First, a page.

Loren Eiseley: Collected Essays on Evolution, Nature, and the Cosmos Vol. 1 (LOA #285): The Immense Journey, The Firmament of Time, The Unexpected Universe, uncollected prose (Library of America Loren Eiseley Edition #1) (Hardcover)
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Other Books in Series
This is book number 1 in the Library of America Loren Eiseley Edition series.
An eminent paleontologist with the soul and skill of a poet, Loren Eiseley (1907–1977) was among the twentieth century’s greatest inheritors of the literary tradition of Henry David Thoreau, Charles Darwin, and John Muir, and a precursor to such later writers as Stephen Jay Gould, Richard Dawkins, and Carl Sagan. After decades of fieldwork and discovery as a “bone-hunter” and professor, Eiseley turned late in life to the personal essay, and beginning with the surprise million-copy seller The Immense Journey (1957) he produced an astonishing succession of books that won acclaim both as science and as art. Now for the first time, the Library of America presents his landmark essay collections in a definitive two-volume set.
This first volume begins with Eiseley’s debut collection, which displays his far-reaching knowledge and boundless curiosity about the mysteries of the natural world. Here are vivid accounts of prehistoric ecosystems, the origins of consciousness, the search for “living fossils” at the bottom of the sea, and the complexities of our evolutionary inheritance. Here too are literary qualities and aspirations that led many to hail Eiseley as a “modern Thoreau”: his quest for the ultimate meanings and cosmological significance of natural phenomena, along with his immense expressive gifts.
The Firmament of Time (1960), a lyrical and meditative tour de force, looks back at the many ways in which the sciences have been shaped by the changing cultures in which they developed. Examining the role of metaphor in scientific thought, anticipations of scientific discoveries in the works of poets and novelists, and the “unconscious conformity” of scientific theory to prevailing orthodoxies, Eiseley argues provocatively for the ongoing relevance to scientific progress of dreams, the imagination, and the irrational.
In his wide-ranging collection The Unexpected Universe (1969), Eiseley turns to the theme of the voyage of discovery: accounts of the mythical and historic journeys of Odysseus, Captain Cook, and Darwin frame his own more modest wanderings in the environs of Philadelphia. Sometimes he travels no farther than the local dump: and yet, like Homer’s hero or these great explorers, he continually finds a universe “not only queerer than we suppose, but queerer than we can suppose.”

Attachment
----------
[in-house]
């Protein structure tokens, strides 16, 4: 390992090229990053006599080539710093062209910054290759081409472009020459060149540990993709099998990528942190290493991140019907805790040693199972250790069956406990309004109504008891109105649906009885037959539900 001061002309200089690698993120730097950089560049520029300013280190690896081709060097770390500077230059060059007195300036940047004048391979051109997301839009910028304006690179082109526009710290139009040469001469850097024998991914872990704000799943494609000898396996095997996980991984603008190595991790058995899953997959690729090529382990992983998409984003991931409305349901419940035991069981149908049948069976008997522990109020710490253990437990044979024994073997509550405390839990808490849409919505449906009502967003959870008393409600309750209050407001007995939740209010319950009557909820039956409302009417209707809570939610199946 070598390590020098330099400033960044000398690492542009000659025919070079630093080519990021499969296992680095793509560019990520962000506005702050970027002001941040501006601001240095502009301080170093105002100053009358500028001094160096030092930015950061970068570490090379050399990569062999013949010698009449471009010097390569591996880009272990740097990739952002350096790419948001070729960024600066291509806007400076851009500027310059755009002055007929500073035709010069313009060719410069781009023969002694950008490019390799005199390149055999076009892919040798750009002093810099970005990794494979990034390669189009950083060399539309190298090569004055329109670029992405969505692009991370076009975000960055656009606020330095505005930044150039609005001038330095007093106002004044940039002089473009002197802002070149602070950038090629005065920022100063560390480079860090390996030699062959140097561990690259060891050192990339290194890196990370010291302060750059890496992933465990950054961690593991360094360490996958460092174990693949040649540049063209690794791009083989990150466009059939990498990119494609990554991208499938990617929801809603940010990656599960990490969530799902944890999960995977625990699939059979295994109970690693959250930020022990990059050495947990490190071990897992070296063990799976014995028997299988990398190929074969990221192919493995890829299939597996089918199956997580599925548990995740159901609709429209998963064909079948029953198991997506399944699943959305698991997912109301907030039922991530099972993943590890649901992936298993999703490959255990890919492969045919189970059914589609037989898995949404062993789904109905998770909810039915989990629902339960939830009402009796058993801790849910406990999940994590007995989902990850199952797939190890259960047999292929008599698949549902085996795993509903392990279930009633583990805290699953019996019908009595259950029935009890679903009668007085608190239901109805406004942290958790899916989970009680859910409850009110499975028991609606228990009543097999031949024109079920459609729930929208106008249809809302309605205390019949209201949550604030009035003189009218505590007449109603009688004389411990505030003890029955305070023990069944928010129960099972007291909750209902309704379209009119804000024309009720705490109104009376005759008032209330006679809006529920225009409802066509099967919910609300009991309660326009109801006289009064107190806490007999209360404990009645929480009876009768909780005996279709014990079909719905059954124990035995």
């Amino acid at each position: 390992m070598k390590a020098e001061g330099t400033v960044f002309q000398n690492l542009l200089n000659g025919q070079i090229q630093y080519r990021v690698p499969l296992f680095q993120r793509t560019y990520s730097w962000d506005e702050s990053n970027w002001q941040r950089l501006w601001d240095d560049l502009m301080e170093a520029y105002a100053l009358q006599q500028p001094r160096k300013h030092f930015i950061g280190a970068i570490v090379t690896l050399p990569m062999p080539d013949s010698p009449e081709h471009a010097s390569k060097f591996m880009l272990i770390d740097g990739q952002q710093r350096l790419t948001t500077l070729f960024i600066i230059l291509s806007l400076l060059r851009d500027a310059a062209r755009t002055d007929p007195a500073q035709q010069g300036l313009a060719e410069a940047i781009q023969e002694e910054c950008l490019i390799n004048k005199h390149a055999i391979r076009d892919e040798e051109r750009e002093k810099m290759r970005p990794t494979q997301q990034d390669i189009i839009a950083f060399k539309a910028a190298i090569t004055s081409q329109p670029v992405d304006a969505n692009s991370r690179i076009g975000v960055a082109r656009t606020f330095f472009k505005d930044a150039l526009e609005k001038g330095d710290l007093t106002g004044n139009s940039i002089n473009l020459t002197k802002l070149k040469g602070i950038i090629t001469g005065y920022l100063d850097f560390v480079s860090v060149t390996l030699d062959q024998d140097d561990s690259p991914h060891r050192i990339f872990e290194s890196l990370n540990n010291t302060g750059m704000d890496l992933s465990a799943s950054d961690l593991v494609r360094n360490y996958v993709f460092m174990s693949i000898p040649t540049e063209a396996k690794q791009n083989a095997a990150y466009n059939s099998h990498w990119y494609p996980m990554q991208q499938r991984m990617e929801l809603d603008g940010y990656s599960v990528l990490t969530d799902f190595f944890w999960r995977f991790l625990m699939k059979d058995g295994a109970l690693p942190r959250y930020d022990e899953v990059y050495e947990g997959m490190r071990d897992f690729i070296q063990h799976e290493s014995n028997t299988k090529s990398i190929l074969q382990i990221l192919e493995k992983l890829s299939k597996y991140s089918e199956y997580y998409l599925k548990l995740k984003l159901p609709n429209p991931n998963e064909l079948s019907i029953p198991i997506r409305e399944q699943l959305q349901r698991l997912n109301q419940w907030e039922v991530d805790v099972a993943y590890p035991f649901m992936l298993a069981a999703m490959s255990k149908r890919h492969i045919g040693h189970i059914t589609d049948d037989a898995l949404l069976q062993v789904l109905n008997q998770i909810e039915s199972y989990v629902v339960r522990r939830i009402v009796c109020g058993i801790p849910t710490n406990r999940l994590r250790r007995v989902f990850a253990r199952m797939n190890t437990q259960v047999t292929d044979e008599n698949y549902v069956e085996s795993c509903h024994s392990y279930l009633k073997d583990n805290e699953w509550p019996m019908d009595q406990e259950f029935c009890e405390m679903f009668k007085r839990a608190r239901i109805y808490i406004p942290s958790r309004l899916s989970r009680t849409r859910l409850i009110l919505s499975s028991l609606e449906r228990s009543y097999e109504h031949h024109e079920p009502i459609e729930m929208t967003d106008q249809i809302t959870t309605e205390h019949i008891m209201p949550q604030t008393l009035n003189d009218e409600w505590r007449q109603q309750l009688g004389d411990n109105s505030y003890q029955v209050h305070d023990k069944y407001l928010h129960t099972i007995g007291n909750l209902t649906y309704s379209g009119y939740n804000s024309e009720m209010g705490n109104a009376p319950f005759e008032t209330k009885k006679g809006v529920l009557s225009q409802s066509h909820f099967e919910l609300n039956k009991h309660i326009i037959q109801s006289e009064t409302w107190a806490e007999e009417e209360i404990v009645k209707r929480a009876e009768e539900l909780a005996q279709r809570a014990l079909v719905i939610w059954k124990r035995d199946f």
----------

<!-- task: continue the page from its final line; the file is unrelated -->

As an added feature, this volume presents a selection of Eiseley’s uncollected prose, including early autobiographical sketches, vivid and haunting entries from his private notebooks, and his 1957 lecture “Neanderthal Man and the Dawn of Human Paleontology.”
A companion volume presents The Invisible Pyramid (1970), The Night Country (1971), and the essays gathered after his death in The Star Thrower (1978).
LIBRARY OF AMERICA is an independent nonprofit cultural organization founded in 1979 to preserve our nation’s literary heritage by publishing, and keeping permanently in print, America’s best and most significant writing. The Library of America series includes more than 300 volumes to date, authoritative editions that average 1,000 pages in length, feature cloth covers, sewn bindings, and ribbon markers, and are printed on premium acid-free paper that will last for centuries.
About the Author
William Cronon, editor, is America’s leading environmental historian. A winner of the MacArthur Fellowship, he is the author of Changes in the Land: Indians, Colonists, and the Ecology of New England (1983) and Nature’s Metropolis: Chicago and the Great West (1991), and currently serves as Frederick Jackson Turner and Vilas Research Professor at the University of Wisconsin–Madison.
“Loren Eiseley’s work changed my life.” —Ray Bradbury
“As captivating as today’s best-known science writers might be, no one has ever managed to make the pursuit of knowledge feel more soulful or more immediate than Loren Eiseley did in the essays and books he published in the 1950s, ’60s and ’70s.” —Ben Cosgrove, The Daily Beast